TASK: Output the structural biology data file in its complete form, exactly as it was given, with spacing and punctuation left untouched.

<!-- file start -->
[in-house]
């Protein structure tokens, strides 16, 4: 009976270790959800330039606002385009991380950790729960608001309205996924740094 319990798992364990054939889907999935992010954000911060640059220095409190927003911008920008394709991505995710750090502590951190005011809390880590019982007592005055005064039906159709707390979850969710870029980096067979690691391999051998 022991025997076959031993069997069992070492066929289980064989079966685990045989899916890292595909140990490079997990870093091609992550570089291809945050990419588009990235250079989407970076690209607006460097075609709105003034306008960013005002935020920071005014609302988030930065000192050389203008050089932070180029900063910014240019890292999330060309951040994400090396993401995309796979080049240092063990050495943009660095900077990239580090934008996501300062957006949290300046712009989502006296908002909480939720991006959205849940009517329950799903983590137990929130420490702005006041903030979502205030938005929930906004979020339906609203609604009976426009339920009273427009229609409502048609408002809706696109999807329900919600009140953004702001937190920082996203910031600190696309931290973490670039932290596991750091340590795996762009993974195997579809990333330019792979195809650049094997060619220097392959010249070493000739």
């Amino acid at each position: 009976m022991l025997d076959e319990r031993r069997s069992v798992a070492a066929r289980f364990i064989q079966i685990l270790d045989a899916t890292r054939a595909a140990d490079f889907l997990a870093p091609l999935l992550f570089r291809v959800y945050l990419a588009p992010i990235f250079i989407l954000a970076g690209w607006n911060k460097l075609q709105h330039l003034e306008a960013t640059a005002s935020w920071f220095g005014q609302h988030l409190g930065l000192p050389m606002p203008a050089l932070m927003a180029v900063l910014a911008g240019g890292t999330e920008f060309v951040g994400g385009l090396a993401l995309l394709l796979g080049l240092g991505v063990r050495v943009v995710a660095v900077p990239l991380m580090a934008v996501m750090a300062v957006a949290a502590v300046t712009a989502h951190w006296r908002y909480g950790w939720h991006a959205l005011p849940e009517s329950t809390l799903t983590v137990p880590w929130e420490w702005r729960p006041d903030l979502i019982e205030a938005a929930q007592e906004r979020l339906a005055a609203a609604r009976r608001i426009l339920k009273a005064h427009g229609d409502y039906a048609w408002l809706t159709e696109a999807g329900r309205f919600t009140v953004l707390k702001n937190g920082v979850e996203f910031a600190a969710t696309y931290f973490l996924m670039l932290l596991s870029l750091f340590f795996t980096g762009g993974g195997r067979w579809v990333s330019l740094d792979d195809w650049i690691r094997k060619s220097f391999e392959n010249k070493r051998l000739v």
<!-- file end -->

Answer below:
[in-house]
């Protein structure tokens, strides 16, 4: 009976270790959800330039606002385009991380950790729960608001309205996924740094 319990798992364990054939889907999935992010954000911060640059220095409190927003911008920008394709991505995710750090502590951190005011809390880590019982007592005055005064039906159709707390979850969710870029980096067979690691391999051998 022991025997076959031993069997069992070492066929289980064989079966685990045989899916890292595909140990490079997990870093091609992550570089291809945050990419588009990235250079989407970076690209607006460097075609709105003034306008960013005002935020920071005014609302988030930065000192050389203008050089932070180029900063910014240019890292999330060309951040994400090396993401995309796979080049240092063990050495943009660095900077990239580090934008996501300062957006949290300046712009989502006296908002909480939720991006959205849940009517329950799903983590137990929130420490702005006041903030979502205030938005929930906004979020339906609203609604009976426009339920009273427009229609409502048609408002809706696109999807329900919600009140953004702001937190920082996203910031600190696309931290973490670039932290596991750091340590795996762009993974195997579809990333330019792979195809650049094997060619220097392959010249070493000739």
């Amino acid at each position: 009976m022991l025997d076959e319990r031993r069997s069992v798992a070492a066929r289980f364990i064989q079966i685990l270790d045989a899916t890292r054939a595909a140990d490079f889907l997990a870093p091609l999935l992550f570089r291809v959800y945050l990419a588009p992010i990235f250079i989407l954000a970076g690209w607006n911060k460097l075609q709105h330039l003034e306008a960013t640059a005002s935020w920071f220095g005014q609302h988030l409190g930065l000192p050389m606002p203008a050089l932070m927003a180029v900063l910014a911008g240019g890292t999330e920008f060309v951040g994400g385009l090396a993401l995309l394709l796979g080049l240092g991505v063990r050495v943009v995710a660095v900077p990239l991380m580090a934008v996501m750090a300062v957006a949290a502590v300046t712009a989502h951190w006296r908002y909480g950790w939720h991006a959205l005011p849940e009517s329950t809390l799903t983590v137990p880590w929130e420490w702005r729960p006041d903030l979502i019982e205030a938005a929930q007592e906004r979020l339906a005055a609203a609604r009976r608001i426009l339920k009273a005064h427009g229609d409502y039906a048609w408002l809706t159709e696109a999807g329900r309205f919600t009140v953004l707390k702001n937190g920082v979850e996203f910031a600190a969710t696309y931290f973490l996924m670039l932290l596991s870029l750091f340590f795996t980096g762009g993974g195997r067979w579809v990333s330019l740094d792979d195809w650049i690691r094997k060619s220097f391999e392959n010249k070493r051998l000739v």